I'm on a strict diet of Specs these days. He's all I've been listening to; I can't get enough of his music. Surprisingly, there's almost nothing to be found of this phenomenal cat on yoo tooob, but I did find this live clip of him at the Rendezvous here in Seattle from a few years back. It's a great and fitting example of a truly unique artist in hip hop. Lanky, dressed like a logger ('cuz it's cold in the Northwest), alone on the stage (no hype man, no DJ), stomping around in a circle while he spits - this is about the most fitting clip of Specs One that I can imagine. He's a Northwest cat through and through, a true frontiersman and artist in all things he pursues, and he stays true to his convictions. You will probably never hear an industry beat behind this guy; his standard of what's cool is his and his alone. Pure artistry, subscribing to no genre, style or trend. Completely doing his own thing, I find myself thinking of him as the rap Neil Young (or Van Gogh), and the world's a better place for it. Like he's said numerous times before, "Hip hop, rap, I could care less. All these categories mean shit to the S."
By the way, this track, "Gogh", is off of his wonderfully scratchy record Green Lover and the Northwest Hits. Pick it up, why don'cha?

Tuesday, August 9, 2011


H-Bomb, Jake One, Vitamin D, Topspin, Wordsayer

I know that you know that I know that you didn't know that H-Bomb dropped a record. While you're still figuring that out, let me expound upon it.
H-Bomb, part of the legendary Tribal Productions crew Sinsemilla (H, Topspin, sometimes Infinite), is one of the most distinctive emcees in the Northwest's formidable roster of talent. His style makes him instantly recognizable; the slick, slightly nasal delivery, the stiff and angular flow, the rapid-fire punchlines, all work to create an emcee like no other. While part of Sinsemilla, he was among the top tier of Seattle's talent. H-Bomb worked well with emcee/producer topspin, and I was sad indeed when I learned that they had parted ways. Topspin has continued to spin and produce, but I had lost track of H until I came across this record by chance. Called either "The Ruff LP" or "Spontaneous Combustion", (I'm not sure which) this is quite a departure from the established sound of Sinsemilla. With Top at the helm, Sinsemilla was mellow, jazzy, dusty and stoned. Just listen to "Confrontations", my favorite track on Untranslated Prescriptions, to get my drift. With his solo LP, H-Bomb is able to stretch out, exploring new ideas and themes, presenting varied sounds and styles. Bean One is in the producer's chair for the entirety of the record, catering to H's style and lyrical subject matter for any given track. His production is crisp and clean, a far departure from Topsin's scratchy loops, and actually is better suited to H-Bomb's lean delivery.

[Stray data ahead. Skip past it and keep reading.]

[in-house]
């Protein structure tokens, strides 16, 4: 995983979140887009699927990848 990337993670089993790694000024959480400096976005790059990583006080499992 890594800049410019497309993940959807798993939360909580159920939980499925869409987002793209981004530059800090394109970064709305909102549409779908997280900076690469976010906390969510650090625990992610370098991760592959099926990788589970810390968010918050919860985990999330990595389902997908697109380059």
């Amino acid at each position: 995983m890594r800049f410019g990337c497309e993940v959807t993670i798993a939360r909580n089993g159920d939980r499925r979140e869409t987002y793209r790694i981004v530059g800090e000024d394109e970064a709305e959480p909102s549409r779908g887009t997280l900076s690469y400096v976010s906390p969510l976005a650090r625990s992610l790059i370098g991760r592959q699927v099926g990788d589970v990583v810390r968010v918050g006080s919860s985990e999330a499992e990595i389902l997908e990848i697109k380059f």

As an emcee, H comes with track after track of witty and creative punchlines. He references everything from Pikachu to the Israeli - Palestinian conflict to Tony Blair, causing me to drop my jaw like a mouth breather in wonderment. Unfortunately his repertoire is somewhat limited (quite a bit of time is spent on the record either schooling wack emcees or having dirtay drunk sex in the backs of clubs with the honeys). But if that's how he rolls, that's how he rolls, I'm not going to fault him that.
From what I understand, H still works in the music industry as a musician, but I get the feeling he's retired from emceeing. I've heard rumors that there's a Tribal Music rumble in the works, but in what capacity I don't know. Hopefully H is going to be part of that, and if he ever returns to the mic, I know he'd be welcome. For now, listen to this barely-dropped lp, and enjoy. From circa '06 to '08.

Ruff Combustion

Sunday, August 7, 2011

Dynomite D

You'll Love It

Back in the day I used to live up the road from this oasis of cool in West Seattle known as Easy Street Records. I'd literally spend hours in a day there. They had imports, singles, a barrel of tapes to sift through, t-shirts, bootlegs, stickers, pins, and an entire upstairs dedicated to used vinyl. Famous acts would, and still, show up there and do free shows. They shared a wall with a cafe or a pool hall or something, and eventually they broke the wall down. Add to that it lies on the corner of Alaska and California, known as "The Junction", on several major bus routes. It's a hopping locale and caters to a diverse crew.
So when I was a teenager I'd save up all my money from whatever shitty job I had and go spend nearly all of it down at that shop. I spent most of my time upstairs in the used record section. At the time I was infatuated with hip hop, especially producing, but I had yet to really dip my feet into it. But years before I ever bought a sampler or turntable I was there sifting through the used jazz and soul records, digging for breaks.